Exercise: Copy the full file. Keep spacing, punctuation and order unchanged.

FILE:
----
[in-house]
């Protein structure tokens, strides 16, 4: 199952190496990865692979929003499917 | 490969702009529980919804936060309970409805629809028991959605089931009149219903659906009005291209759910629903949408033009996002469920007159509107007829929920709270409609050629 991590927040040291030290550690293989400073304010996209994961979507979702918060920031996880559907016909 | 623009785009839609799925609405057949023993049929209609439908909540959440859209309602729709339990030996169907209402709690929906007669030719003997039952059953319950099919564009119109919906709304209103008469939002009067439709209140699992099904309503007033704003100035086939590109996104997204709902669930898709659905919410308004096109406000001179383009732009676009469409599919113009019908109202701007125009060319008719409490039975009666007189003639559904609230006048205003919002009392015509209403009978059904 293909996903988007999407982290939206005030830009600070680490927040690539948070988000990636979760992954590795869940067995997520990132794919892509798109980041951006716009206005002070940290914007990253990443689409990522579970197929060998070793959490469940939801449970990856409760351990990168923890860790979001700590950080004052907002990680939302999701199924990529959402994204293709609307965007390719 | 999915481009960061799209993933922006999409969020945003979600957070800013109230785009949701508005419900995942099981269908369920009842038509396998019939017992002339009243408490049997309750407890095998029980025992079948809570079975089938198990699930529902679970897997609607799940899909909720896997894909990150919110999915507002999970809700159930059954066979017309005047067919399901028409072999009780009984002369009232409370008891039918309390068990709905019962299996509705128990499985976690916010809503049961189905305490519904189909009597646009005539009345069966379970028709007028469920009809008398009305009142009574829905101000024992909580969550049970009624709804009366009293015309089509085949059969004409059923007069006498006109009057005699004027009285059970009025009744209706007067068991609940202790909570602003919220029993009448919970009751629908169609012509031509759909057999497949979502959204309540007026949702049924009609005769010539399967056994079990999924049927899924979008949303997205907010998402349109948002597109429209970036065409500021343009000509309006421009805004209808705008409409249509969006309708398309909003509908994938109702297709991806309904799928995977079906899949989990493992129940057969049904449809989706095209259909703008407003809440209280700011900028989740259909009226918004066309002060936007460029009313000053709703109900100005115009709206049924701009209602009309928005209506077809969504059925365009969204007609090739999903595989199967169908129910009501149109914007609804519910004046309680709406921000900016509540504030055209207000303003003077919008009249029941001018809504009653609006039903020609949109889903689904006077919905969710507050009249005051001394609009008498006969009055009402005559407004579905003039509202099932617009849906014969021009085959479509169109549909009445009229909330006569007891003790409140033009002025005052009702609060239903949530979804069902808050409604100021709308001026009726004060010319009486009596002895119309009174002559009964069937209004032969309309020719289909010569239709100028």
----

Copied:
[in-house]
């Protein structure tokens, strides 16, 4: 199952190496990865692979929003499917 | 490969702009529980919804936060309970409805629809028991959605089931009149219903659906009005291209759910629903949408033009996002469920007159509107007829929920709270409609050629 991590927040040291030290550690293989400073304010996209994961979507979702918060920031996880559907016909 | 623009785009839609799925609405057949023993049929209609439908909540959440859209309602729709339990030996169907209402709690929906007669030719003997039952059953319950099919564009119109919906709304209103008469939002009067439709209140699992099904309503007033704003100035086939590109996104997204709902669930898709659905919410308004096109406000001179383009732009676009469409599919113009019908109202701007125009060319008719409490039975009666007189003639559904609230006048205003919002009392015509209403009978059904 293909996903988007999407982290939206005030830009600070680490927040690539948070988000990636979760992954590795869940067995997520990132794919892509798109980041951006716009206005002070940290914007990253990443689409990522579970197929060998070793959490469940939801449970990856409760351990990168923890860790979001700590950080004052907002990680939302999701199924990529959402994204293709609307965007390719 | 999915481009960061799209993933922006999409969020945003979600957070800013109230785009949701508005419900995942099981269908369920009842038509396998019939017992002339009243408490049997309750407890095998029980025992079948809570079975089938198990699930529902679970897997609607799940899909909720896997894909990150919110999915507002999970809700159930059954066979017309005047067919399901028409072999009780009984002369009232409370008891039918309390068990709905019962299996509705128990499985976690916010809503049961189905305490519904189909009597646009005539009345069966379970028709007028469920009809008398009305009142009574829905101000024992909580969550049970009624709804009366009293015309089509085949059969004409059923007069006498006109009057005699004027009285059970009025009744209706007067068991609940202790909570602003919220029993009448919970009751629908169609012509031509759909057999497949979502959204309540007026949702049924009609005769010539399967056994079990999924049927899924979008949303997205907010998402349109948002597109429209970036065409500021343009000509309006421009805004209808705008409409249509969006309708398309909003509908994938109702297709991806309904799928995977079906899949989990493992129940057969049904449809989706095209259909703008407003809440209280700011900028989740259909009226918004066309002060936007460029009313000053709703109900100005115009709206049924701009209602009309928005209506077809969504059925365009969204007609090739999903595989199967169908129910009501149109914007609804519910004046309680709406921000900016509540504030055209207000303003003077919008009249029941001018809504009653609006039903020609949109889903689904006077919905969710507050009249005051001394609009008498006969009055009402005559407004579905003039509202099932617009849906014969021009085959479509169109549909009445009229909330006569007891003790409140033009002025005052009702609060239903949530979804069902808050409604100021709308001026009726004060010319009486009596002895119309009174002559009964069937209004032969309309020719289909010569239709100028």